<span style="display:block;position:relative;padding-top:56.25%;" class="rm-shortcode" data-rm-shortcode-id="a335b5dffdd806bd6bb4debea90c2045"><iframe lazy-loadable="true" src="https://www.youtube.com/embed/dxsb9c4HMn0?rel=0" width="100%" height="auto" frameborder="0" scrolling="no" style="position:absolute;top:0;left:0;width:100%;height:100%;"></iframe></span>
Supporting Students<p>Besides encouraging Ghanaians to swap vehicles for affordable bikes, Ghana Bamboo Bikes Initiative is helping students save time on walking to school so they have more time to learn.</p><p>Each time they sell a bike, they donate a bike to a schoolchild in a rural community, who might otherwise have to walk for hours to get to school.</p><p>Dapaah knows how transformative a shorter journey to school can be to academic performance. She grew up living with her <a href="https://www.youtube.com/watch?v=sb3joGYmx9A&feature=emb_logo" target="_blank">grandpa, a forester in a rural part of the country</a>.</p><p>"We had to walk three and a half hours every day before I could go to school. He later bought me a bike, so I finished senior high and wanted to go to university."</p><p>The experience inspired her to launch Ghana Bamboo Bikes Initiative with two other students at college.</p><p>"When we started this initiative, I looked back and said, when I was young, I had to walk miles before I could get to school, and sometimes if I was late, I was punished.</p><p>"Why don't we donate bikes for students to encourage them to study and so they can have enough time to be on books."</p><p>To date, they have sold more than 3,000 road, mountain and children's bikes – and Dapaah says they plan to donate <a href="https://www.entrepreneur.com/video/350343" target="_blank">10,000 bikes to schoolchildren over five years</a>.</p>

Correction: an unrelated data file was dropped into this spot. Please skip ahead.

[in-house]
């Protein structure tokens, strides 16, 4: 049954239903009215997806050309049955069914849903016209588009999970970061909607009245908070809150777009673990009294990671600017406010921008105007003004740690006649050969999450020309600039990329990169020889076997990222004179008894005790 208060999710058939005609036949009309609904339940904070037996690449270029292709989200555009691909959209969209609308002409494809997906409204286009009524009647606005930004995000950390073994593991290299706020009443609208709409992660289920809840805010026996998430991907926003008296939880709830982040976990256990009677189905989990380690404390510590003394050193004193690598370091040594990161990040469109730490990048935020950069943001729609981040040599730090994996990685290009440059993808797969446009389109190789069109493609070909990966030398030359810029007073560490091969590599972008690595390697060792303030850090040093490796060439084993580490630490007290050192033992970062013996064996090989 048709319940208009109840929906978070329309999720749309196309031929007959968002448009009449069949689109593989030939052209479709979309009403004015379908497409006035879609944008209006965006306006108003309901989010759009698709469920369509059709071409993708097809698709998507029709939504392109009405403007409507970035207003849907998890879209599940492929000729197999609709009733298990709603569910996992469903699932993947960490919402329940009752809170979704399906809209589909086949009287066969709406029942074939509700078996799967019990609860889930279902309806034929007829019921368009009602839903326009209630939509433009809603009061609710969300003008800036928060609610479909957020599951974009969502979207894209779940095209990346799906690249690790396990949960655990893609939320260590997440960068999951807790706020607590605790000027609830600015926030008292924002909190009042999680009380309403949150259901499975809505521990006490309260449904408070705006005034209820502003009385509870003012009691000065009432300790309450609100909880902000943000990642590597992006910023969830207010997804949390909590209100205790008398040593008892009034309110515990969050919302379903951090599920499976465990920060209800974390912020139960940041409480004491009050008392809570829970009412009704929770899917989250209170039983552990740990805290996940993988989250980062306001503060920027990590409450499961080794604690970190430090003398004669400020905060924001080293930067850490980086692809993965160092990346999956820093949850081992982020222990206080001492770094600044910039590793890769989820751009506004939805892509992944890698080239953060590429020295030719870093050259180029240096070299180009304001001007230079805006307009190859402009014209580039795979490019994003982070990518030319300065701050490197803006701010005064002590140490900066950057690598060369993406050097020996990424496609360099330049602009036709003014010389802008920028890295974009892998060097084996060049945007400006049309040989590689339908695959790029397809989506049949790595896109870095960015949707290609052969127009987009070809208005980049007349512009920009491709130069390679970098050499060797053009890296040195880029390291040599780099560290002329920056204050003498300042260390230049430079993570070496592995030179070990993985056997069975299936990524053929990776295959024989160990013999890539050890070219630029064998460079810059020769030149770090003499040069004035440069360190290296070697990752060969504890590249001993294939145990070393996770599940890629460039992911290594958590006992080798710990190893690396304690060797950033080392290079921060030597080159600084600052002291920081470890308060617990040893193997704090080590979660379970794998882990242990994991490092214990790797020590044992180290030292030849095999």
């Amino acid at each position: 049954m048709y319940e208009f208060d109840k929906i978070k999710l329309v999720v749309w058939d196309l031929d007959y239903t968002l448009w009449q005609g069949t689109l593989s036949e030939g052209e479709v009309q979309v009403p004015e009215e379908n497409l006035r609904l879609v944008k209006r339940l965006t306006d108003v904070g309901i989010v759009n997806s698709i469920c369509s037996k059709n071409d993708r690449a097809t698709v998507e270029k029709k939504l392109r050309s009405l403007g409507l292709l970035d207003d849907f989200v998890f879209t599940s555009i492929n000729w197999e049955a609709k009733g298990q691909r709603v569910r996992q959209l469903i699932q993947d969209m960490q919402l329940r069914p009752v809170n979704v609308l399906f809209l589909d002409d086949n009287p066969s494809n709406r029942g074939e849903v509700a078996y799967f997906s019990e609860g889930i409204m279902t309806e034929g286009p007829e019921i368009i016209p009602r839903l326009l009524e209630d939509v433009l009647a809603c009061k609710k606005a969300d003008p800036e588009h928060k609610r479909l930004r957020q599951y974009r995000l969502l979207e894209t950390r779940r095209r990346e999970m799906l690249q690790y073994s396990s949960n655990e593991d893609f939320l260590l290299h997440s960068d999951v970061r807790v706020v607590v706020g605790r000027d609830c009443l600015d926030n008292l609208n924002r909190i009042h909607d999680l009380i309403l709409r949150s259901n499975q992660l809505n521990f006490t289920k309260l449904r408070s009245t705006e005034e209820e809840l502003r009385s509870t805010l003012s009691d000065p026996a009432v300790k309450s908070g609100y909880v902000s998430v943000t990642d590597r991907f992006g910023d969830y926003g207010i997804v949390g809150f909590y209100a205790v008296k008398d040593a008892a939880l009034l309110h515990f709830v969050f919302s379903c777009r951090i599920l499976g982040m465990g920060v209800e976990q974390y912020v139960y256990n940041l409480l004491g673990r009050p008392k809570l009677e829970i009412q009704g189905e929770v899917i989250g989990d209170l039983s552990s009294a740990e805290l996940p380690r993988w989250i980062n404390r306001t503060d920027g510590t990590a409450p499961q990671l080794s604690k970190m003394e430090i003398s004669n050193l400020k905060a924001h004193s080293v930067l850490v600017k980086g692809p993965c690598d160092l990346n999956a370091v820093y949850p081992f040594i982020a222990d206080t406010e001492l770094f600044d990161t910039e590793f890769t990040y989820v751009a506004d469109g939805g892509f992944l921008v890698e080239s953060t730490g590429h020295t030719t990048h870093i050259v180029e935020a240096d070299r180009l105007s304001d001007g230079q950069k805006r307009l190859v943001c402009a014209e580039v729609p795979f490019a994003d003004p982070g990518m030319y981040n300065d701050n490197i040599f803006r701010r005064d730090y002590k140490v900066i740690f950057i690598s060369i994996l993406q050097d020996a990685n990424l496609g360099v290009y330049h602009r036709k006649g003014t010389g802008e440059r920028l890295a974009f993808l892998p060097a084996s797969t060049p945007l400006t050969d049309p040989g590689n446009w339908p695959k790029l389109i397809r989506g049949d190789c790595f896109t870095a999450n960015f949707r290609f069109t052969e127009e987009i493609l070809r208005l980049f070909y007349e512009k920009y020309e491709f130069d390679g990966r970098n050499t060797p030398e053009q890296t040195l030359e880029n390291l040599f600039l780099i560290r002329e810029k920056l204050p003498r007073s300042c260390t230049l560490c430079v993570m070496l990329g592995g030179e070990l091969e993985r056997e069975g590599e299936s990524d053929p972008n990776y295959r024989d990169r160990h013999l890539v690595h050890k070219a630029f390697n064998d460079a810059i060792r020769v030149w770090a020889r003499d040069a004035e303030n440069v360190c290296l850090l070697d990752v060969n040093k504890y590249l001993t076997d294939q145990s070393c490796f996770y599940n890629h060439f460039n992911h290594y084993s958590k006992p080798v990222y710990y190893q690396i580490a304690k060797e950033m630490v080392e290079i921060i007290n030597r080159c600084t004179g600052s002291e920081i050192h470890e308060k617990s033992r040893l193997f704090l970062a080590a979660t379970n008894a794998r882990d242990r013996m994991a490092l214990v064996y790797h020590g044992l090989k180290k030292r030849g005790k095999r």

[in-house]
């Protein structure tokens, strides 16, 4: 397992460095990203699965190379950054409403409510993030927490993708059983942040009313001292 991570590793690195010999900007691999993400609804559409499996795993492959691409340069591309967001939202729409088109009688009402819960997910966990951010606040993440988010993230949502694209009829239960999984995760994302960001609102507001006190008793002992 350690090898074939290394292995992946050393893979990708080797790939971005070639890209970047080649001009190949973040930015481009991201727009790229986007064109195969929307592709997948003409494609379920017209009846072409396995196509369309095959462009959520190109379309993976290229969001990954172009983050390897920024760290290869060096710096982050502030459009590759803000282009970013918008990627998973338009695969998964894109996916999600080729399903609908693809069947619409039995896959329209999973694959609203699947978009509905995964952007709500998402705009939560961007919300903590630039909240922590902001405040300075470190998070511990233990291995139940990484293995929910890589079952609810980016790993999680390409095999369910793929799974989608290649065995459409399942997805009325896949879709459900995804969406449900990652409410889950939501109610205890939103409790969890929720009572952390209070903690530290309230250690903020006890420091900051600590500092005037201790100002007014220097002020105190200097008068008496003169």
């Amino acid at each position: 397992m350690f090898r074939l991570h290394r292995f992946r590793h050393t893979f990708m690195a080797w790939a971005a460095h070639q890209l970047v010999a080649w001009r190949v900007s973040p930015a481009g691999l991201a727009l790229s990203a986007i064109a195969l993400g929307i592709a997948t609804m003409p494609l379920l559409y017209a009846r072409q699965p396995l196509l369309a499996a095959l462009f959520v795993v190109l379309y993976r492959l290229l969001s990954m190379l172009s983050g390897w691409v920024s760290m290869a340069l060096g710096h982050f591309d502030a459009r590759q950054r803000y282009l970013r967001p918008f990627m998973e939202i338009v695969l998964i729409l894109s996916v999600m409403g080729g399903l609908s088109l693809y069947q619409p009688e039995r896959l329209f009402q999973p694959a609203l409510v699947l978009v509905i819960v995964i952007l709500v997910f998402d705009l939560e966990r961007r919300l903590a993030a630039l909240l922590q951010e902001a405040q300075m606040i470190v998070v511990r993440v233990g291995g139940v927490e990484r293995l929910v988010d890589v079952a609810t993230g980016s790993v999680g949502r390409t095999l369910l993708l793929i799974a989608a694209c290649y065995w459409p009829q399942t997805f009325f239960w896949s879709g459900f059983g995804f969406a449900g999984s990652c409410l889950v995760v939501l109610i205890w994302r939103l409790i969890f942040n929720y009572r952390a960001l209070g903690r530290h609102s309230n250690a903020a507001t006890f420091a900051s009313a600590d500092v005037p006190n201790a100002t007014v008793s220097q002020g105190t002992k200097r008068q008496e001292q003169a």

Empowering Women<p>The enterprise is also providing local jobs. It teaches young people to build bikes, particularly women and those in rural communities, where jobs can be scarce. More than 50% of people they have trained are women.</p><p>Dapaah says they want to boost the number of people they employ to 250 over the next five years and they are looking to partner with NGOs to build a childcare facility so mothers can continue to work.</p>
Reducing Emissions<p>By promoting a cycling culture in Ghana, Dapaah says they're also committed to reducing emissions in the transport sector and contributing to the UN's Sustainable Development Goals.</p><p>"I love the idea of reusing bamboo to promote sustainable cycling. People want to go green, low-carbon, lean-energy efficient," she says.</p>
- 7 Non-Toxic Yoga Mats - EcoWatch ›
- Floating Bicyclist Sweeps Plastic From London Waterways - EcoWatch ›
Deforestation coupled with the rampant destruction of natural resources will soon have devastating effects on the future of society as we know it, according to two theoretical physicists who study complex systems and have concluded that greed has put us on a path to irreversible collapse within the next two to four decades, as VICE reported.
- Human Activity Is Making Forests Shorter and Younger, Study Finds ... ›
- Fighting Poverty Can Also Fight Deforestation, New Study Finds ... ›
- Coronavirus Pandemic Linked to Destruction of Wildlife and World's ... ›
- To Stop Amazon Deforestation, Brazilian Groups Take Bolsonaro to ... ›
By Kristen Pope
Melting and crumbling glaciers are largely responsible for rising sea levels, so learning more about how glaciers shrink is vital to those who hope to save coastal cities and preserve wildlife.